This developmental process is why I do not teach them the algorithm right away and when I do teach it, I insist they understand what they are doing.  A child can memorize a series of steps to do for multiplying or dividing without understanding the what or the why.  This can lead to problems in math in later years, particularly in algebra.  (as an aside, preschoolers can do pre-algebra easily, it seems the steps and formulas are what mess up students!)

I use a chart that shows movement through the phases for understanding the operations (+ – x \ ).  It was developed for Nelson by Dr. Marion Small.  The phases of operations development are across the top of the chart and the concepts and skills are down the left side of the chart.

photo

The five phases are:

Phase 1 – Beginners, focus on counting to solve problems.

Phase 2 –  Concrete – formal operations with numbers to 20; Concrete operations with numbers to 100

Phase 3 – Whole Number Comfort – formal operations with whole numbers; concrete operations with decimals

Phase 4 – More Abstract – Fluency (can use multiple methods to solve) with whole number operations; formal operations with decimals

Phase 5 – Flexible – Fluency with whole number and decimal operations; Concrete operations with integers and fractions

There are also 3 concepts and 3 skills on the chart but for this post I am only looking at:

Concept 2 – Multiplication and division are extensions of addition and subtraction.  Multiplication and division are intricately related.

This slideshow requires JavaScript.

Concept 3 – There are many algorithms for performing a given operation with multi-digit numbers.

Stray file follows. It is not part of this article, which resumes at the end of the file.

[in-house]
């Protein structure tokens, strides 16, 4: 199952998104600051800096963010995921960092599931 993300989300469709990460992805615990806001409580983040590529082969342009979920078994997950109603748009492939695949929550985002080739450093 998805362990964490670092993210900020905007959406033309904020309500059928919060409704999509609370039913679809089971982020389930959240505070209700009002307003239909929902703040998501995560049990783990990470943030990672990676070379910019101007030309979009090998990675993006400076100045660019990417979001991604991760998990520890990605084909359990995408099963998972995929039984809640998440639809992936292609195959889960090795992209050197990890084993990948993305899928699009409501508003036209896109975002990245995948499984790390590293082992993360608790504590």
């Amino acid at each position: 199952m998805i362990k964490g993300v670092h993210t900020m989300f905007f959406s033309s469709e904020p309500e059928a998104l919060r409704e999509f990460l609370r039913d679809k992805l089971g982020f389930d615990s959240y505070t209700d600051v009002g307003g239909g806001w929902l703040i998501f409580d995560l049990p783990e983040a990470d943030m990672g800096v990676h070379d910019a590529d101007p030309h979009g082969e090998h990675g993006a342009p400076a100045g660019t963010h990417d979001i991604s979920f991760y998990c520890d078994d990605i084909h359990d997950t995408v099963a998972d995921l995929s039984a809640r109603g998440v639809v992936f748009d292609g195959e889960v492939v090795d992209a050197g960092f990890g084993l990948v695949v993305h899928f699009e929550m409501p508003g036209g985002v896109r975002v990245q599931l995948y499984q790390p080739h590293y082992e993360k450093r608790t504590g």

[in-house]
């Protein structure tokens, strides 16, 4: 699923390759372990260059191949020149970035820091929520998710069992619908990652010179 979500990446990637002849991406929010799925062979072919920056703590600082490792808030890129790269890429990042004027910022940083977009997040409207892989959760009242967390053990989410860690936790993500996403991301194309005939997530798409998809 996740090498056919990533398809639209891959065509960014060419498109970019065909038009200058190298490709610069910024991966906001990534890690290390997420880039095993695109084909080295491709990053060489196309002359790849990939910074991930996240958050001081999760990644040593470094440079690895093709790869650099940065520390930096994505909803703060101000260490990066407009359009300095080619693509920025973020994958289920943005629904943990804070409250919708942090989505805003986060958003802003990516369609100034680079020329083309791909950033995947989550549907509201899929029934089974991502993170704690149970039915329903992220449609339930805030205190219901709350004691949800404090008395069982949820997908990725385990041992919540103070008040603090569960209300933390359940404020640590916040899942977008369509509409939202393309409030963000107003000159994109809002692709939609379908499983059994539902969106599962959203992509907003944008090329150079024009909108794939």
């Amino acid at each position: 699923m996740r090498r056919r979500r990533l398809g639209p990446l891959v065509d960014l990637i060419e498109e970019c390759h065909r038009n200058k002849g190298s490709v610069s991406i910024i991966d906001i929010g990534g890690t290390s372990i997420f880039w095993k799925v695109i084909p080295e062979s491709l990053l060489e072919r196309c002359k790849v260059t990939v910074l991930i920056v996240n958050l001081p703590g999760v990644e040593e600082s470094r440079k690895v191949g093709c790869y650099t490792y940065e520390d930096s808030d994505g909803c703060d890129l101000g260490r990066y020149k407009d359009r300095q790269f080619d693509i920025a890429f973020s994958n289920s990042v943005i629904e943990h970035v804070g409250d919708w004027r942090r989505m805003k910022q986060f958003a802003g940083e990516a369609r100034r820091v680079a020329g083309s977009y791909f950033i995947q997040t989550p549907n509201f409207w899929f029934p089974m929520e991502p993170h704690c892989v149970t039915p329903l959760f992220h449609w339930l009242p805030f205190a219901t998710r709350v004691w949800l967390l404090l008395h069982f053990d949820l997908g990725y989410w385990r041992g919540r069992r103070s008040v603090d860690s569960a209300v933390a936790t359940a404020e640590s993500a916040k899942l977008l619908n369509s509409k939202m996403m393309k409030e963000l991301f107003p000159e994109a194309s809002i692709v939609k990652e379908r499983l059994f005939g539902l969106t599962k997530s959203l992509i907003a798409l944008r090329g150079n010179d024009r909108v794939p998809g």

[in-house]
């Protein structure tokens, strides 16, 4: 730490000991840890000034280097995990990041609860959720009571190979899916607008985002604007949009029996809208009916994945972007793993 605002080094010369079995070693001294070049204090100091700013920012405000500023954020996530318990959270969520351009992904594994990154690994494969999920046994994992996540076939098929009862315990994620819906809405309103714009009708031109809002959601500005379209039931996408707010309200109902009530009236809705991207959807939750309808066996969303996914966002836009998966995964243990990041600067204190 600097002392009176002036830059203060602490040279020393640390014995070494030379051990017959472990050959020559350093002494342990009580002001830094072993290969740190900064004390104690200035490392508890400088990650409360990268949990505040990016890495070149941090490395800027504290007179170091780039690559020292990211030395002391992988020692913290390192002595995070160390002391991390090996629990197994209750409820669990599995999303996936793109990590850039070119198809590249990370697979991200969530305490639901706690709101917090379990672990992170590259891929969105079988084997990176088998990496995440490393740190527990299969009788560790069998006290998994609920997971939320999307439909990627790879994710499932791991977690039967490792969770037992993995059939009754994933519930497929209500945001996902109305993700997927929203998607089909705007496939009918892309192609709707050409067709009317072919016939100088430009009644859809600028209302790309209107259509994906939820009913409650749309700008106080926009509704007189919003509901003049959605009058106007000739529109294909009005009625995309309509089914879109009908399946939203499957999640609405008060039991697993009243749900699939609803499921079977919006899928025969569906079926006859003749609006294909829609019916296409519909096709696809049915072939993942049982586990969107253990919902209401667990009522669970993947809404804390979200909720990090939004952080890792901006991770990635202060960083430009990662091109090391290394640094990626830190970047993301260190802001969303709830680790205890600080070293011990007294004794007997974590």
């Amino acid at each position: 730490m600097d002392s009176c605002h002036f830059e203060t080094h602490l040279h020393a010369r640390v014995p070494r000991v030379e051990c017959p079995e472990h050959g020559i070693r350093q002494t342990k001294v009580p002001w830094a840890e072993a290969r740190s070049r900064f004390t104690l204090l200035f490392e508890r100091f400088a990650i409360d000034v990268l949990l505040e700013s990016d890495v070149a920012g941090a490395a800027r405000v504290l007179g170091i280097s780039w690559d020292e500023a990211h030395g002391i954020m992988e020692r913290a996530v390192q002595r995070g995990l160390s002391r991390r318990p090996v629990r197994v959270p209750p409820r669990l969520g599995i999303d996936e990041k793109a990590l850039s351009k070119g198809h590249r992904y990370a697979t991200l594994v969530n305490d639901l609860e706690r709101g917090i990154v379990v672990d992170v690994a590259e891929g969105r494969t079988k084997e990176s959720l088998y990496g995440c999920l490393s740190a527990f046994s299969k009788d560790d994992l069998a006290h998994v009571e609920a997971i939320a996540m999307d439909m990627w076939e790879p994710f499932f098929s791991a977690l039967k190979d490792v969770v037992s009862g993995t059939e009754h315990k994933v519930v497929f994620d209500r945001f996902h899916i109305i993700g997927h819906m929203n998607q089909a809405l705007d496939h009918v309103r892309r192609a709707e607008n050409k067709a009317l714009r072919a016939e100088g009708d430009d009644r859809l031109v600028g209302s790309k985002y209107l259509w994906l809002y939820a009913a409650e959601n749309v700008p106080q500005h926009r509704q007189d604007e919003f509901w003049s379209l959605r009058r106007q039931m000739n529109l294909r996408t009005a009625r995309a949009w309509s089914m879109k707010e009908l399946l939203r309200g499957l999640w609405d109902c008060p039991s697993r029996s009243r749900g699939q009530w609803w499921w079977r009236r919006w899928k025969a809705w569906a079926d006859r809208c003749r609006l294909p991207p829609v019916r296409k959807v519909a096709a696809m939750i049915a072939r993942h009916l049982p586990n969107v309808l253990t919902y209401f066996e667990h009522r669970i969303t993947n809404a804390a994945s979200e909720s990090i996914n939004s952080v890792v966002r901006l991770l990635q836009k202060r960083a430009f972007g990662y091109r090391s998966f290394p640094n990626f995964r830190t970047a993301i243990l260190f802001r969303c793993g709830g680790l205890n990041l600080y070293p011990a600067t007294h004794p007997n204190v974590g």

This slideshow requires JavaScript.

Skill 3 – Computes with multi-digit whole numbers and decimals using pencil and paper without the aid of a calculator.

This slideshow requires JavaScript.

I approach multiplication and division from a problem solving perspective.  This means I pose problems that the children can relate to and then I have them solve the problems in pairs using whatever method they would like to use.  I ask them to check their work using a different strategy.  The groups solve their problems on chart paper and then they share their solutions with the class.  The children are exposed to many different ways to solve the same problem and they see that there are many ways of thinking about and solving problems.  Every year I learn something new from the students, there are ways to solve grade 4 & 5 problems that I have not thought of yet after 12 years of teaching math!  That is awesome!

Here are a few examples of the grade 4s solving a multiplication problem:

This slideshow requires JavaScript.

After we share our examples we talk about how efficient the methods are.  In this case, 23 x 3, drawing a picture is doable but not very efficient.  Repeated adding is fairly efficient.  But what if it were 233 x 23?  Would drawing a picture be efficient?  Repeated adding?  From here I get into algorithms (procedures for calculating).  I try to direct the children to come up with their own algorithms because they really remember those the best!  Naturally, none of the children has come up with the traditional algorithm on their own so I do have to teach those, but I want them to fully understand what they are doing.  But before I do that, I let them discover the break apart method!